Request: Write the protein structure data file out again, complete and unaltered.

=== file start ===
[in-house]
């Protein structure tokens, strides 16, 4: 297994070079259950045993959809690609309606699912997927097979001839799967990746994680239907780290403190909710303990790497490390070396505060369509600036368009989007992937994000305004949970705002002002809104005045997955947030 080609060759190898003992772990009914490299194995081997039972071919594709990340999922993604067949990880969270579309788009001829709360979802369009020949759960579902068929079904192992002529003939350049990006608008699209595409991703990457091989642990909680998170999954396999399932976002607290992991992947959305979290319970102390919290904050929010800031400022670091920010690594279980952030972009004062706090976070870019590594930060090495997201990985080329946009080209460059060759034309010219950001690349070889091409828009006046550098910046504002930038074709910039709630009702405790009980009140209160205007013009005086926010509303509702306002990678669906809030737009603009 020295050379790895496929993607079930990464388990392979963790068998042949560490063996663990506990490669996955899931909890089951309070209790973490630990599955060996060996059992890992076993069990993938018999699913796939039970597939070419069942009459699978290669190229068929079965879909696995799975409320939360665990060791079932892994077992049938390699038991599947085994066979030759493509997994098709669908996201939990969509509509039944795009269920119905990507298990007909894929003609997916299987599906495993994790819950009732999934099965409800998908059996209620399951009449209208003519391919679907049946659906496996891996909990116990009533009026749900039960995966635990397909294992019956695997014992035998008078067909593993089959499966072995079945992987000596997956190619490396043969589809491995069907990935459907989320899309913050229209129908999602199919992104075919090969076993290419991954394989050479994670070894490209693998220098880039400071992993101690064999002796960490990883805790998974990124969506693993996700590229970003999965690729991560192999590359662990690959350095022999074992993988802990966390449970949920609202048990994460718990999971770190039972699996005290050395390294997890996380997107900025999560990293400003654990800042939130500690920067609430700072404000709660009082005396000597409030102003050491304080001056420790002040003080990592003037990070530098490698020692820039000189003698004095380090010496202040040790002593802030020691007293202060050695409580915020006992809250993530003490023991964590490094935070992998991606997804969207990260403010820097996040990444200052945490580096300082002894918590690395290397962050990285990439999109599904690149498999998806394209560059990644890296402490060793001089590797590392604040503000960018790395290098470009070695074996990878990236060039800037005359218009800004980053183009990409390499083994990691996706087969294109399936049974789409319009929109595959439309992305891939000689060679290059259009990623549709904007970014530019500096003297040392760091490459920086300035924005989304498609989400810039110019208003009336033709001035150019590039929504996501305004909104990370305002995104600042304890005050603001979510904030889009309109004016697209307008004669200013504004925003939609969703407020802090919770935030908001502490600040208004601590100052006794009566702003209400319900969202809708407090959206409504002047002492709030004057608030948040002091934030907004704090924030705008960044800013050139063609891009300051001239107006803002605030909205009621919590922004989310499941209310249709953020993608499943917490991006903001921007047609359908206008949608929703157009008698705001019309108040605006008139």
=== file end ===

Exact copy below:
[in-house]
């Protein structure tokens, strides 16, 4: 297994070079259950045993959809690609309606699912997927097979001839799967990746994680239907780290403190909710303990790497490390070396505060369509600036368009989007992937994000305004949970705002002002809104005045997955947030 080609060759190898003992772990009914490299194995081997039972071919594709990340999922993604067949990880969270579309788009001829709360979802369009020949759960579902068929079904192992002529003939350049990006608008699209595409991703990457091989642990909680998170999954396999399932976002607290992991992947959305979290319970102390919290904050929010800031400022670091920010690594279980952030972009004062706090976070870019590594930060090495997201990985080329946009080209460059060759034309010219950001690349070889091409828009006046550098910046504002930038074709910039709630009702405790009980009140209160205007013009005086926010509303509702306002990678669906809030737009603009 020295050379790895496929993607079930990464388990392979963790068998042949560490063996663990506990490669996955899931909890089951309070209790973490630990599955060996060996059992890992076993069990993938018999699913796939039970597939070419069942009459699978290669190229068929079965879909696995799975409320939360665990060791079932892994077992049938390699038991599947085994066979030759493509997994098709669908996201939990969509509509039944795009269920119905990507298990007909894929003609997916299987599906495993994790819950009732999934099965409800998908059996209620399951009449209208003519391919679907049946659906496996891996909990116990009533009026749900039960995966635990397909294992019956695997014992035998008078067909593993089959499966072995079945992987000596997956190619490396043969589809491995069907990935459907989320899309913050229209129908999602199919992104075919090969076993290419991954394989050479994670070894490209693998220098880039400071992993101690064999002796960490990883805790998974990124969506693993996700590229970003999965690729991560192999590359662990690959350095022999074992993988802990966390449970949920609202048990994460718990999971770190039972699996005290050395390294997890996380997107900025999560990293400003654990800042939130500690920067609430700072404000709660009082005396000597409030102003050491304080001056420790002040003080990592003037990070530098490698020692820039000189003698004095380090010496202040040790002593802030020691007293202060050695409580915020006992809250993530003490023991964590490094935070992998991606997804969207990260403010820097996040990444200052945490580096300082002894918590690395290397962050990285990439999109599904690149498999998806394209560059990644890296402490060793001089590797590392604040503000960018790395290098470009070695074996990878990236060039800037005359218009800004980053183009990409390499083994990691996706087969294109399936049974789409319009929109595959439309992305891939000689060679290059259009990623549709904007970014530019500096003297040392760091490459920086300035924005989304498609989400810039110019208003009336033709001035150019590039929504996501305004909104990370305002995104600042304890005050603001979510904030889009309109004016697209307008004669200013504004925003939609969703407020802090919770935030908001502490600040208004601590100052006794009566702003209400319900969202809708407090959206409504002047002492709030004057608030948040002091934030907004704090924030705008960044800013050139063609891009300051001239107006803002605030909205009621919590922004989310499941209310249709953020993608499943917490991006903001921007047609359908206008949608929703157009008698705001019309108040605006008139």